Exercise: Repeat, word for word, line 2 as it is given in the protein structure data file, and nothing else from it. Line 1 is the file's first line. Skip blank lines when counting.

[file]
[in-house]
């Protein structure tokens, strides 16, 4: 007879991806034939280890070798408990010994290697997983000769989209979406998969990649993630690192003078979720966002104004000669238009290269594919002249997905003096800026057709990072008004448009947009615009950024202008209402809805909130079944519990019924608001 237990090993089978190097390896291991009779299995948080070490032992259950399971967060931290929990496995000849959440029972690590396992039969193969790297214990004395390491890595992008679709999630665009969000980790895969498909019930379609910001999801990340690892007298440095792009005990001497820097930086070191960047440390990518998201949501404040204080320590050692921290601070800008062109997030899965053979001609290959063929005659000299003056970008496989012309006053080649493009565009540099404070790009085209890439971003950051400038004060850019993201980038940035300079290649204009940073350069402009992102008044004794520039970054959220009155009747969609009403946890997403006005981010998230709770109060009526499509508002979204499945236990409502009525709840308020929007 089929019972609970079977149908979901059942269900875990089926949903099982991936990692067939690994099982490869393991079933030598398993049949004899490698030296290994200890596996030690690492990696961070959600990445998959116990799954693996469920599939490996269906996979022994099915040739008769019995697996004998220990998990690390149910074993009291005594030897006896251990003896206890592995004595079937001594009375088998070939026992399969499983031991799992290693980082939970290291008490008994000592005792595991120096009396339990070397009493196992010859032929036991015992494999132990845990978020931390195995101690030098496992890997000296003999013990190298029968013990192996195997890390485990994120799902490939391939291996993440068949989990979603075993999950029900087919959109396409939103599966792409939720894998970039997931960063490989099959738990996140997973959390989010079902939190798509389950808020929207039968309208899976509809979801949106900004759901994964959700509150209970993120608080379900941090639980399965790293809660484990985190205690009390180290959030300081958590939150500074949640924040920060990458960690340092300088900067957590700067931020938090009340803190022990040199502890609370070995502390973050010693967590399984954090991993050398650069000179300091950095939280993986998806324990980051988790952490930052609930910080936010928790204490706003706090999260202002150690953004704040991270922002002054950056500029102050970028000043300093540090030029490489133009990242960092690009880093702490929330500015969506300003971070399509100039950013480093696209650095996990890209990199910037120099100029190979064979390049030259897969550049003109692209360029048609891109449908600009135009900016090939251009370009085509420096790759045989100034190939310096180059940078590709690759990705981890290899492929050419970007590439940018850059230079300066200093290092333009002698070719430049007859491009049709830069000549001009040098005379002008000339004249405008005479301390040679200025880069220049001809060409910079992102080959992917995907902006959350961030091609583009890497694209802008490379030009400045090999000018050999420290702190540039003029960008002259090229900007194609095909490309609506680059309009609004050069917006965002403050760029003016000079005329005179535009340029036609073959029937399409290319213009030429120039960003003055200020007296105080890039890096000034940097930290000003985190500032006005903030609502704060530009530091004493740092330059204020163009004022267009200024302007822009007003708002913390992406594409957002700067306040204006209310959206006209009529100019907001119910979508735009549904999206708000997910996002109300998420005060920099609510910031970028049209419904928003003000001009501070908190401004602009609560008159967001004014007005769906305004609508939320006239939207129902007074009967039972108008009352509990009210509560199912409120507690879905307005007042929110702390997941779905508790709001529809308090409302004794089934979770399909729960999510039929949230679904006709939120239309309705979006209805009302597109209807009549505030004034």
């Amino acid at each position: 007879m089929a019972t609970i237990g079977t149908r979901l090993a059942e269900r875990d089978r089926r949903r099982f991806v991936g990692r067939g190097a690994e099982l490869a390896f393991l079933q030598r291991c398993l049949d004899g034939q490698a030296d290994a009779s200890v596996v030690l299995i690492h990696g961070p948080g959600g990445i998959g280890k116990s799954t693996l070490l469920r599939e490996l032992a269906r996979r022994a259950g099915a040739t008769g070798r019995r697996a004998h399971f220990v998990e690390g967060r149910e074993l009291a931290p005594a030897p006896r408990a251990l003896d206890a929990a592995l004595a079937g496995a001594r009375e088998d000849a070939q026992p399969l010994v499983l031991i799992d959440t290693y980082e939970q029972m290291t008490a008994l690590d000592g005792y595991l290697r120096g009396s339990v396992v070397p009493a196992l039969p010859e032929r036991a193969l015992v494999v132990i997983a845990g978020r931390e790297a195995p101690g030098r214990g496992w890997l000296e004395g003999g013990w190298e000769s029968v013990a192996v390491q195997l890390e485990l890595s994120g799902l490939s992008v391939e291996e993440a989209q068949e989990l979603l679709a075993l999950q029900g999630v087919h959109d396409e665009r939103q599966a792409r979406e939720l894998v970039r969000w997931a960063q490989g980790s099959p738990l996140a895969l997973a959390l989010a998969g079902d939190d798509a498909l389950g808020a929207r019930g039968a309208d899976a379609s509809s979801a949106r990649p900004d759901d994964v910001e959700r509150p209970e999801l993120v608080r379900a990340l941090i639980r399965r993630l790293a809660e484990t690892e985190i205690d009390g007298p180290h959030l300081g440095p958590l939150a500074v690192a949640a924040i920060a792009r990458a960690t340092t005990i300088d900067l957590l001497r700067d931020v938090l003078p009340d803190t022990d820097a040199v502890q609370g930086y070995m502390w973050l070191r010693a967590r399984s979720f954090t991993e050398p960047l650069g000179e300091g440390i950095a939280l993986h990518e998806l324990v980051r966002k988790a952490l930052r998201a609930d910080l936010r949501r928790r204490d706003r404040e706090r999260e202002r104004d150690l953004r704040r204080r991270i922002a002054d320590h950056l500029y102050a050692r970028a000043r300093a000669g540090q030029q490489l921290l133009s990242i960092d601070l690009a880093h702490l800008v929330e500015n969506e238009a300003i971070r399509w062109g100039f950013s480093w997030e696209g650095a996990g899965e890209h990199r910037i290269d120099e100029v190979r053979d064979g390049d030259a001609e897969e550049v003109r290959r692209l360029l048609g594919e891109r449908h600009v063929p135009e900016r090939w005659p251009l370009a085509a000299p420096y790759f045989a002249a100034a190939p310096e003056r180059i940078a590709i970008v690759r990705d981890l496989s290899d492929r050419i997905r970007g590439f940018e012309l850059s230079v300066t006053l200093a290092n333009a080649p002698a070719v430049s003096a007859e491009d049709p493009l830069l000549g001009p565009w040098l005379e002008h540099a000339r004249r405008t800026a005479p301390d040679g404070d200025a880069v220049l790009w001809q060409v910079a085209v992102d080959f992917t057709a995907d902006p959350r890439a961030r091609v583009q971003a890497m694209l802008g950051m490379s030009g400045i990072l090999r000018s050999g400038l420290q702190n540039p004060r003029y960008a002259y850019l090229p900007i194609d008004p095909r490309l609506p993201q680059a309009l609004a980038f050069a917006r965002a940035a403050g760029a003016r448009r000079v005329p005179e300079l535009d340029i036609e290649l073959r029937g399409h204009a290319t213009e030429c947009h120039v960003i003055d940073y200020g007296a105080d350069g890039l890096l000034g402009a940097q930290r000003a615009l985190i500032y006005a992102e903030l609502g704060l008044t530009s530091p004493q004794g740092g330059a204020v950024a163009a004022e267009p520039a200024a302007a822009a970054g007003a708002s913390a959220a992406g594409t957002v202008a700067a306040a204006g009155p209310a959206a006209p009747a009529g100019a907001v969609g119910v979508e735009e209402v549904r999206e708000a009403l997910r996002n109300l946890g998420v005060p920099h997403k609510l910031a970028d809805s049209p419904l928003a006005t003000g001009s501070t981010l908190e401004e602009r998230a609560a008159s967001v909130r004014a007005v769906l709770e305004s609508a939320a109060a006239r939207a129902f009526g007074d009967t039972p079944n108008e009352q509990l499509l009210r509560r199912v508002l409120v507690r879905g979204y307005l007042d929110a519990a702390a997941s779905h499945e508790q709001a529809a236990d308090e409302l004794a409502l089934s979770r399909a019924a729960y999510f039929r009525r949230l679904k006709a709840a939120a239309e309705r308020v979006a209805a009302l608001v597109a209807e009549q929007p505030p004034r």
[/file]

């Protein structure tokens, strides 16, 4: 007879991806034939280890070798408990010994290697997983000769989209979406998969990649993630690192003078979720966002104004000669238009290269594919002249997905003096800026057709990072008004448009947009615009950024202008209402809805909130079944519990019924608001 237990090993089978190097390896291991009779299995948080070490032992259950399971967060931290929990496995000849959440029972690590396992039969193969790297214990004395390491890595992008679709999630665009969000980790895969498909019930379609910001999801990340690892007298440095792009005990001497820097930086070191960047440390990518998201949501404040204080320590050692921290601070800008062109997030899965053979001609290959063929005659000299003056970008496989012309006053080649493009565009540099404070790009085209890439971003950051400038004060850019993201980038940035300079290649204009940073350069402009992102008044004794520039970054959220009155009747969609009403946890997403006005981010998230709770109060009526499509508002979204499945236990409502009525709840308020929007 089929019972609970079977149908979901059942269900875990089926949903099982991936990692067939690994099982490869393991079933030598398993049949004899490698030296290994200890596996030690690492990696961070959600990445998959116990799954693996469920599939490996269906996979022994099915040739008769019995697996004998220990998990690390149910074993009291005594030897006896251990003896206890592995004595079937001594009375088998070939026992399969499983031991799992290693980082939970290291008490008994000592005792595991120096009396339990070397009493196992010859032929036991015992494999132990845990978020931390195995101690030098496992890997000296003999013990190298029968013990192996195997890390485990994120799902490939391939291996993440068949989990979603075993999950029900087919959109396409939103599966792409939720894998970039997931960063490989099959738990996140997973959390989010079902939190798509389950808020929207039968309208899976509809979801949106900004759901994964959700509150209970993120608080379900941090639980399965790293809660484990985190205690009390180290959030300081958590939150500074949640924040920060990458960690340092300088900067957590700067931020938090009340803190022990040199502890609370070995502390973050010693967590399984954090991993050398650069000179300091950095939280993986998806324990980051988790952490930052609930910080936010928790204490706003706090999260202002150690953004704040991270922002002054950056500029102050970028000043300093540090030029490489133009990242960092690009880093702490929330500015969506300003971070399509100039950013480093696209650095996990890209990199910037120099100029190979064979390049030259897969550049003109692209360029048609891109449908600009135009900016090939251009370009085509420096790759045989100034190939310096180059940078590709690759990705981890290899492929050419970007590439940018850059230079300066200093290092333009002698070719430049007859491009049709830069000549001009040098005379002008000339004249405008005479301390040679200025880069220049001809060409910079992102080959992917995907902006959350961030091609583009890497694209802008490379030009400045090999000018050999420290702190540039003029960008002259090229900007194609095909490309609506680059309009609004050069917006965002403050760029003016000079005329005179535009340029036609073959029937399409290319213009030429120039960003003055200020007296105080890039890096000034940097930290000003985190500032006005903030609502704060530009530091004493740092330059204020163009004022267009200024302007822009007003708002913390992406594409957002700067306040204006209310959206006209009529100019907001119910979508735009549904999206708000997910996002109300998420005060920099609510910031970028049209419904928003003000001009501070908190401004602009609560008159967001004014007005769906305004609508939320006239939207129902007074009967039972108008009352509990009210509560199912409120507690879905307005007042929110702390997941779905508790709001529809308090409302004794089934979770399909729960999510039929949230679904006709939120239309309705979006209805009302597109209807009549505030004034």